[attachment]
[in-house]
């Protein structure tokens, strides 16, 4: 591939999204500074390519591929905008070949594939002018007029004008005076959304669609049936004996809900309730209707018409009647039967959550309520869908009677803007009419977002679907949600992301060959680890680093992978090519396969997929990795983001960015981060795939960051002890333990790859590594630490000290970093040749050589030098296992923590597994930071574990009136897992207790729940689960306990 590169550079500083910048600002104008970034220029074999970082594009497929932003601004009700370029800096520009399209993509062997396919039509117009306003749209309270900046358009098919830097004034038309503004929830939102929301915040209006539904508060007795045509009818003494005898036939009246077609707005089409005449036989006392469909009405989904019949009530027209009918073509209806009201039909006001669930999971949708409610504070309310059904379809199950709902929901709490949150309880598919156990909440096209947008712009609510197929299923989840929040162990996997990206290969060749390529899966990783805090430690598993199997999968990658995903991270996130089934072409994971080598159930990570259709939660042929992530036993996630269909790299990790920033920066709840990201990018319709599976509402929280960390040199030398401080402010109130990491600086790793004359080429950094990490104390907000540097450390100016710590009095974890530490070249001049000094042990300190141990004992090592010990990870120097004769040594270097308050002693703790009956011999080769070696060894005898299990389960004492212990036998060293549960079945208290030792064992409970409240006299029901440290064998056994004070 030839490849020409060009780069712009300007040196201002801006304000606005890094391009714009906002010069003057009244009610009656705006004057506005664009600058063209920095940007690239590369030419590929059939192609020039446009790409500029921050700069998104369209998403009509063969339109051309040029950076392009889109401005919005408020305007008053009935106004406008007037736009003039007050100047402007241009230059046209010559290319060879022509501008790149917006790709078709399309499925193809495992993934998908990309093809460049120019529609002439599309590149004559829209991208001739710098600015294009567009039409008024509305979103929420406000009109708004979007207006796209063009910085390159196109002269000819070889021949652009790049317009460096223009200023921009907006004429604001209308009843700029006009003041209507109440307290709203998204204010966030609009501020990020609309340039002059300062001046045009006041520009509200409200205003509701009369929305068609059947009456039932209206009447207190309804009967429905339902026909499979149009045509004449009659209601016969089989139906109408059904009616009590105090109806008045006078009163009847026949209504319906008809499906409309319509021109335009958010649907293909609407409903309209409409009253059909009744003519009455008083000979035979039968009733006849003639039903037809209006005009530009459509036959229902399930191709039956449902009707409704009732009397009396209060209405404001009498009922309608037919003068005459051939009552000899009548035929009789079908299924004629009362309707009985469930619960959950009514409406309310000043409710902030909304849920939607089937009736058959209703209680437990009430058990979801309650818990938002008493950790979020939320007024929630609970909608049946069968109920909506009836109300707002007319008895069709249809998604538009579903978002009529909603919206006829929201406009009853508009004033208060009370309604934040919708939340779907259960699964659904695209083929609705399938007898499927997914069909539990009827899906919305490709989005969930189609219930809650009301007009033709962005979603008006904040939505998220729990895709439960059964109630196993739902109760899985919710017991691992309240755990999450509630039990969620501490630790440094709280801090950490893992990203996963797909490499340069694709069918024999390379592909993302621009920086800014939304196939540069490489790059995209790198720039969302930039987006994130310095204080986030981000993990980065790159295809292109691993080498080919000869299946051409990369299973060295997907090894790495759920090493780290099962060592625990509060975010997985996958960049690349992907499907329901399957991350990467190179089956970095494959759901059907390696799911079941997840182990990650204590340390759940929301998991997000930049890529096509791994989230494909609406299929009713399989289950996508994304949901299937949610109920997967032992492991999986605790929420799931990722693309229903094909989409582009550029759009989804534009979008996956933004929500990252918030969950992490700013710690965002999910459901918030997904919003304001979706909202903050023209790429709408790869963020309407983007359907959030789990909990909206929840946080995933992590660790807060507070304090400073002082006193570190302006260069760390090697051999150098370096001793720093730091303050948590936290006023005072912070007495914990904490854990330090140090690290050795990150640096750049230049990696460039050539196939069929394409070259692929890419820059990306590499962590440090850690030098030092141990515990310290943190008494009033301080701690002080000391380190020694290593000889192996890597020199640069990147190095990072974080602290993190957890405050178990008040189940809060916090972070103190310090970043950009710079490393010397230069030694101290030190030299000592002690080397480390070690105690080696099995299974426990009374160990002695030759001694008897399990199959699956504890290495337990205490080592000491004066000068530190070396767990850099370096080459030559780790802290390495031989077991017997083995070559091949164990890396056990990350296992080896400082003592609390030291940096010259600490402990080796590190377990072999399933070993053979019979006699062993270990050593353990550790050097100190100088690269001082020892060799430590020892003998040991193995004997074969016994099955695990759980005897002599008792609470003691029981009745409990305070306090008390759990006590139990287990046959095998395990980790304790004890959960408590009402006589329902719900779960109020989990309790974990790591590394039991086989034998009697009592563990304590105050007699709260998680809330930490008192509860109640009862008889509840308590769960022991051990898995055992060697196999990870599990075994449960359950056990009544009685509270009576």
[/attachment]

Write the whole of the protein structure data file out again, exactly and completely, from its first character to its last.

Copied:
[in-house]
């Protein structure tokens, strides 16, 4: 591939999204500074390519591929905008070949594939002018007029004008005076959304669609049936004996809900309730209707018409009647039967959550309520869908009677803007009419977002679907949600992301060959680890680093992978090519396969997929990795983001960015981060795939960051002890333990790859590594630490000290970093040749050589030098296992923590597994930071574990009136897992207790729940689960306990 590169550079500083910048600002104008970034220029074999970082594009497929932003601004009700370029800096520009399209993509062997396919039509117009306003749209309270900046358009098919830097004034038309503004929830939102929301915040209006539904508060007795045509009818003494005898036939009246077609707005089409005449036989006392469909009405989904019949009530027209009918073509209806009201039909006001669930999971949708409610504070309310059904379809199950709902929901709490949150309880598919156990909440096209947008712009609510197929299923989840929040162990996997990206290969060749390529899966990783805090430690598993199997999968990658995903991270996130089934072409994971080598159930990570259709939660042929992530036993996630269909790299990790920033920066709840990201990018319709599976509402929280960390040199030398401080402010109130990491600086790793004359080429950094990490104390907000540097450390100016710590009095974890530490070249001049000094042990300190141990004992090592010990990870120097004769040594270097308050002693703790009956011999080769070696060894005898299990389960004492212990036998060293549960079945208290030792064992409970409240006299029901440290064998056994004070 030839490849020409060009780069712009300007040196201002801006304000606005890094391009714009906002010069003057009244009610009656705006004057506005664009600058063209920095940007690239590369030419590929059939192609020039446009790409500029921050700069998104369209998403009509063969339109051309040029950076392009889109401005919005408020305007008053009935106004406008007037736009003039007050100047402007241009230059046209010559290319060879022509501008790149917006790709078709399309499925193809495992993934998908990309093809460049120019529609002439599309590149004559829209991208001739710098600015294009567009039409008024509305979103929420406000009109708004979007207006796209063009910085390159196109002269000819070889021949652009790049317009460096223009200023921009907006004429604001209308009843700029006009003041209507109440307290709203998204204010966030609009501020990020609309340039002059300062001046045009006041520009509200409200205003509701009369929305068609059947009456039932209206009447207190309804009967429905339902026909499979149009045509004449009659209601016969089989139906109408059904009616009590105090109806008045006078009163009847026949209504319906008809499906409309319509021109335009958010649907293909609407409903309209409409009253059909009744003519009455008083000979035979039968009733006849003639039903037809209006005009530009459509036959229902399930191709039956449902009707409704009732009397009396209060209405404001009498009922309608037919003068005459051939009552000899009548035929009789079908299924004629009362309707009985469930619960959950009514409406309310000043409710902030909304849920939607089937009736058959209703209680437990009430058990979801309650818990938002008493950790979020939320007024929630609970909608049946069968109920909506009836109300707002007319008895069709249809998604538009579903978002009529909603919206006829929201406009009853508009004033208060009370309604934040919708939340779907259960699964659904695209083929609705399938007898499927997914069909539990009827899906919305490709989005969930189609219930809650009301007009033709962005979603008006904040939505998220729990895709439960059964109630196993739902109760899985919710017991691992309240755990999450509630039990969620501490630790440094709280801090950490893992990203996963797909490499340069694709069918024999390379592909993302621009920086800014939304196939540069490489790059995209790198720039969302930039987006994130310095204080986030981000993990980065790159295809292109691993080498080919000869299946051409990369299973060295997907090894790495759920090493780290099962060592625990509060975010997985996958960049690349992907499907329901399957991350990467190179089956970095494959759901059907390696799911079941997840182990990650204590340390759940929301998991997000930049890529096509791994989230494909609406299929009713399989289950996508994304949901299937949610109920997967032992492991999986605790929420799931990722693309229903094909989409582009550029759009989804534009979008996956933004929500990252918030969950992490700013710690965002999910459901918030997904919003304001979706909202903050023209790429709408790869963020309407983007359907959030789990909990909206929840946080995933992590660790807060507070304090400073002082006193570190302006260069760390090697051999150098370096001793720093730091303050948590936290006023005072912070007495914990904490854990330090140090690290050795990150640096750049230049990696460039050539196939069929394409070259692929890419820059990306590499962590440090850690030098030092141990515990310290943190008494009033301080701690002080000391380190020694290593000889192996890597020199640069990147190095990072974080602290993190957890405050178990008040189940809060916090972070103190310090970043950009710079490393010397230069030694101290030190030299000592002690080397480390070690105690080696099995299974426990009374160990002695030759001694008897399990199959699956504890290495337990205490080592000491004066000068530190070396767990850099370096080459030559780790802290390495031989077991017997083995070559091949164990890396056990990350296992080896400082003592609390030291940096010259600490402990080796590190377990072999399933070993053979019979006699062993270990050593353990550790050097100190100088690269001082020892060799430590020892003998040991193995004997074969016994099955695990759980005897002599008792609470003691029981009745409990305070306090008390759990006590139990287990046959095998395990980790304790004890959960408590009402006589329902719900779960109020989990309790974990790591590394039991086989034998009697009592563990304590105050007699709260998680809330930490008192509860109640009862008889509840308590769960022991051990898995055992060697196999990870599990075994449960359950056990009544009685509270009576």